Plato lived from 428 BC to 348 BC and even then, one of the largest human problems that philosophers of the day grappled with was a lack of open, honest communication. Nothing has changed in over two thousand years. People then, as now, have trouble saying what they mean and meaning what they say. People just can’t seem to universally embrace the concept of being impeccable with their words. The phenomenon is a human condition that clearly has eons of history to support it and therefore, one that is very difficult to overcome.
Our old friend, Plato knew a thing or two about people. He is quoted far and wide as a philosopher of great wisdom and insight. The quote above indicates that those of us who are wiser than others will withhold our words until we have something of value to offer to a conversation. We will not speak for the sake of being heard and we will not speak negatively; thereby eliminating the possibility of saying something incorrect or lacking in integrity. On the other hand, a fool will speak incessantly without thinking and without giving any credence to the feelings, hopes, ambitions or desires of others. Fools speak for the sole purpose of dominating a conversation and for the pleasure of hearing their own words. The only people that are impressed by the words of a fool are other fools. They are impressed by verbosity and grandiosity rather than depth, wit, and intelligence. When fools speak, the wise recoil while other fools listen. Just as today, it appears that even in 400 BC there were a lot of fools running around saying foolish things.
In his book, “The Four Agreements,” Don Miguel Ruiz gives some wonderful clues to better human communication. The four agreements that he asks you to make with yourself are these: 1. NEVER MAKE ASSUMPTIONS, 2. DO NOT TAKE THINGS PERSONALLY, 3. ALWAYS BE IMPECCABLE WITH YOUR WORD, AND 4. ALWAYS DO YOUR BEST. They sound quite simple, but think about your own life and ask yourself if you can do all four of them at once.
When you hear words coming out of the mouth of a fool, do you assume that the person speaking is deliberately saying something to harm you or others? Conversely, do you give that person the benefit of the doubt; or do you simply forgive him or her? When you hear negative words spoken in your direction, do you take them personally? Do you assume that the person speaking is trying to harm you or make your life less valuable in some way; or do you simply forgive him or her? When you are speaking, are you always impeccable with your word? More clearly put, do your words and your intonation contain the best intentions? Is what you are saying designed to improve the lives of others or to tear them down in some way? Impeccability may be the hardest agreement to make because we all seem to lapse into sarcasm, deceit or guile from time to time. When we do that, we are playing the fool! Finally, do you always do your best or do you pass off a partial effort or a negative pretence as good enough? When we offer less than our best, we allow others the opportunity to find fault with us, thereby enabling another round of poor communication, sarcasm, deceit, and guile. It is difficult for human beings to avoid playing the fool.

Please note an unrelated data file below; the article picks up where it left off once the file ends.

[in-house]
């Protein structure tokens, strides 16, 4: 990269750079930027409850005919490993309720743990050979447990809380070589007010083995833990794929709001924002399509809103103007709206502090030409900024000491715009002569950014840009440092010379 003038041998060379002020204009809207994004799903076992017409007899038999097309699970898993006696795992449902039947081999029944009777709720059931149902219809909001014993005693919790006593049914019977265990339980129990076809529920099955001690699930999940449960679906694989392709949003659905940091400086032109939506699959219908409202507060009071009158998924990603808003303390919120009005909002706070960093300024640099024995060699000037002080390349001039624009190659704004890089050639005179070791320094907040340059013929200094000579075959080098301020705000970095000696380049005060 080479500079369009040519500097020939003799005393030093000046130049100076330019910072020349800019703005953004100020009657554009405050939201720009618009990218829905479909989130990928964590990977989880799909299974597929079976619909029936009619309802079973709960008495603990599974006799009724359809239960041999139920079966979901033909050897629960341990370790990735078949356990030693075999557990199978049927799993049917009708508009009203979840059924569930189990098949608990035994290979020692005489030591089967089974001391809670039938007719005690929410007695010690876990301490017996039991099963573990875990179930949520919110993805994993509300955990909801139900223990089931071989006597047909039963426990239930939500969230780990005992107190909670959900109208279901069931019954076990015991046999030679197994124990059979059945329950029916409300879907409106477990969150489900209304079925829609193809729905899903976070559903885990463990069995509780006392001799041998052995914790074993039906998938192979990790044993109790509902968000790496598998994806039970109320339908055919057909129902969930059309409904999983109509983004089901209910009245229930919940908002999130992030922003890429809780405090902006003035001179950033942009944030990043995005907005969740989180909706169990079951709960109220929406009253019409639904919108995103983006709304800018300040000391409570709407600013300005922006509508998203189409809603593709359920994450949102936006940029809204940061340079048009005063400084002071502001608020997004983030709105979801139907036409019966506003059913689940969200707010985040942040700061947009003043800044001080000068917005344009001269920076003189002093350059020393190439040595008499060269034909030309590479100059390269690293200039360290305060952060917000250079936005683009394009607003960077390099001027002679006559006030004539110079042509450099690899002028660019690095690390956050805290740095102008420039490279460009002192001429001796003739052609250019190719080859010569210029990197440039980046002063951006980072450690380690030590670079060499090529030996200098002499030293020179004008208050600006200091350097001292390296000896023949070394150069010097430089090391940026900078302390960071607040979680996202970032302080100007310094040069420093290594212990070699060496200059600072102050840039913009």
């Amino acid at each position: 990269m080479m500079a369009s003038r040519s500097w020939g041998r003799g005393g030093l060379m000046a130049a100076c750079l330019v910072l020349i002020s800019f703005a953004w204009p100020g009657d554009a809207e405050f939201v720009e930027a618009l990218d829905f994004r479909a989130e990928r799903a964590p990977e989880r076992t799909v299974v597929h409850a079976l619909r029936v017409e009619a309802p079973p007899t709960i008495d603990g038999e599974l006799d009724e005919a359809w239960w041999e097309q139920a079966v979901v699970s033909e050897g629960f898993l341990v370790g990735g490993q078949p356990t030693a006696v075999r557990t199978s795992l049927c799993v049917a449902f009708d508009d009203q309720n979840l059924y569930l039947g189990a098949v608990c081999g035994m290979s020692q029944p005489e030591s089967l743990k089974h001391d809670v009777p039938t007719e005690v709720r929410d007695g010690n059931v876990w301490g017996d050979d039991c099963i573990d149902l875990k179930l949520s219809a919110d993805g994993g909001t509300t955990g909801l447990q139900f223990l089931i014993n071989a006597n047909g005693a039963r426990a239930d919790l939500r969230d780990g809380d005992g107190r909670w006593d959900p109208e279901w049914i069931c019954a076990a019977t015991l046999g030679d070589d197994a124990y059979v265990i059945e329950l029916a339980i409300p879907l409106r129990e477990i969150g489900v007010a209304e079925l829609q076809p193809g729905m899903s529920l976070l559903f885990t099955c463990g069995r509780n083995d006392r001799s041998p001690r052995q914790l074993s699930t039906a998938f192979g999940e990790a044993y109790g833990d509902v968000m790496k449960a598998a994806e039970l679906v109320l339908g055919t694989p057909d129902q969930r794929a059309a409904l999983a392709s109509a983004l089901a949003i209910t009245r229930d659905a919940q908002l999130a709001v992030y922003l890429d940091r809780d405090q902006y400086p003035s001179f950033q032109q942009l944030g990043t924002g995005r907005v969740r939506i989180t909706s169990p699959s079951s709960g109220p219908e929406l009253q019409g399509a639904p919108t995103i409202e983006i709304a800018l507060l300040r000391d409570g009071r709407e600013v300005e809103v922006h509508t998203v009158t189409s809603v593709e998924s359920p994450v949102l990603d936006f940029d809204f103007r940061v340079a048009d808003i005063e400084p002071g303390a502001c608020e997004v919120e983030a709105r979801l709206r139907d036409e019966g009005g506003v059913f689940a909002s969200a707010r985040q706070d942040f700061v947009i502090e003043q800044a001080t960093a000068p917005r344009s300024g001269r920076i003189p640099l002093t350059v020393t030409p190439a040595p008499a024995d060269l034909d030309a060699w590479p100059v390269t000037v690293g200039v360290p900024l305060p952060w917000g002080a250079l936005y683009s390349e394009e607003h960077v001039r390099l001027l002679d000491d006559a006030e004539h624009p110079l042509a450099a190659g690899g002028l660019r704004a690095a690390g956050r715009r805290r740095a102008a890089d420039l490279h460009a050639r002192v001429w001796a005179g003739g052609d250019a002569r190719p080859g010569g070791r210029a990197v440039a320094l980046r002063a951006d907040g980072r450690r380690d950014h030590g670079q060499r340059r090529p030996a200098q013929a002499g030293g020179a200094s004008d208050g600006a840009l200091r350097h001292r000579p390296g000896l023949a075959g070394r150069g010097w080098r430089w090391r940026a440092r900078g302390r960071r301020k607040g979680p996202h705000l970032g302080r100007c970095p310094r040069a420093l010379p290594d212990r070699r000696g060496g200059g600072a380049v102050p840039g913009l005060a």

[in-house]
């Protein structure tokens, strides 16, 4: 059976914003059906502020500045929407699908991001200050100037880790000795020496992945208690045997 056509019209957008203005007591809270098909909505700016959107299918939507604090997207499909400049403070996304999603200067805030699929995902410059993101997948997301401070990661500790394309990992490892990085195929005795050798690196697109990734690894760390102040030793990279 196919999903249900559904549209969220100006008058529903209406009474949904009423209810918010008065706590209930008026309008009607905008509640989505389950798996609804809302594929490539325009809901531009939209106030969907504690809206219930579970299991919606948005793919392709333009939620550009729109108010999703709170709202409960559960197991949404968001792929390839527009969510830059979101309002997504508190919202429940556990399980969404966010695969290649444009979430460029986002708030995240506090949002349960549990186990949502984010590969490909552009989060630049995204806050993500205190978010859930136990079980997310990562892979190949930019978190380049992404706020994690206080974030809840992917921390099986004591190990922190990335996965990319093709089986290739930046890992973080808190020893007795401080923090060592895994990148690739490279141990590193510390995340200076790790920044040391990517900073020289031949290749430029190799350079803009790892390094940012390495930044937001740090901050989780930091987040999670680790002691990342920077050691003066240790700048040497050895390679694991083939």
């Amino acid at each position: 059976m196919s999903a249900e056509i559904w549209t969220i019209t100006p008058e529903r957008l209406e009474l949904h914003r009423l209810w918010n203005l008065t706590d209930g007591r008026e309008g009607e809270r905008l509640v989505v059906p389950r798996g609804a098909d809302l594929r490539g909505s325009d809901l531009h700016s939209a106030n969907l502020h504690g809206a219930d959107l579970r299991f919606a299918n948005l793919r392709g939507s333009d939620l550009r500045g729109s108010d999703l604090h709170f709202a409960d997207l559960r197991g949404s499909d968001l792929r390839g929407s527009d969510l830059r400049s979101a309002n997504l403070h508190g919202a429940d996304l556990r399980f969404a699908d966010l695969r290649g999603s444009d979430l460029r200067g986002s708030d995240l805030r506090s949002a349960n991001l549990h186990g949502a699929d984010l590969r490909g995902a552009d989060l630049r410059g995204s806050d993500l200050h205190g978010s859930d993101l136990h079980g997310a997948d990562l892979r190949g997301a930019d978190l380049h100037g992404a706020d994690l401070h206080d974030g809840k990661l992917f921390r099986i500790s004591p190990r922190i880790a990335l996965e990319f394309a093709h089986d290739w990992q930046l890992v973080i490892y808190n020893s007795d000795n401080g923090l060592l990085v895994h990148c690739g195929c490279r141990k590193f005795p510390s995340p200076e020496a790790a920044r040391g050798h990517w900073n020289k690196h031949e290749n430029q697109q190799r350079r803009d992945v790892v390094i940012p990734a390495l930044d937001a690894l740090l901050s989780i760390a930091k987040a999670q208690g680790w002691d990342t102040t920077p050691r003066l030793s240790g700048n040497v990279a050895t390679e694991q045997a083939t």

Since reading “The Four Agreements” and taking it to heart, I have become very aware of my own failings as a human communicator. I am aware that I have often made incorrect assumptions and taken things personally that were not directed at me at all. I have not always been impeccable with my word because I often used sarcasm, minor deceit, and guile to win an argument or make a point. Finally, as much as I always want to do my best, I lapse into human slothfulness for one reason or another from time to time and then use deceit and guile to cover up my weakness. I am human and I have played the fool! I am not perfect yet, and I probably never will be, but I believe that self-awareness is the start of a road to a better life.
If you want others to listen to you and follow your lead, always be the best you can be and never play the fool!
All the Best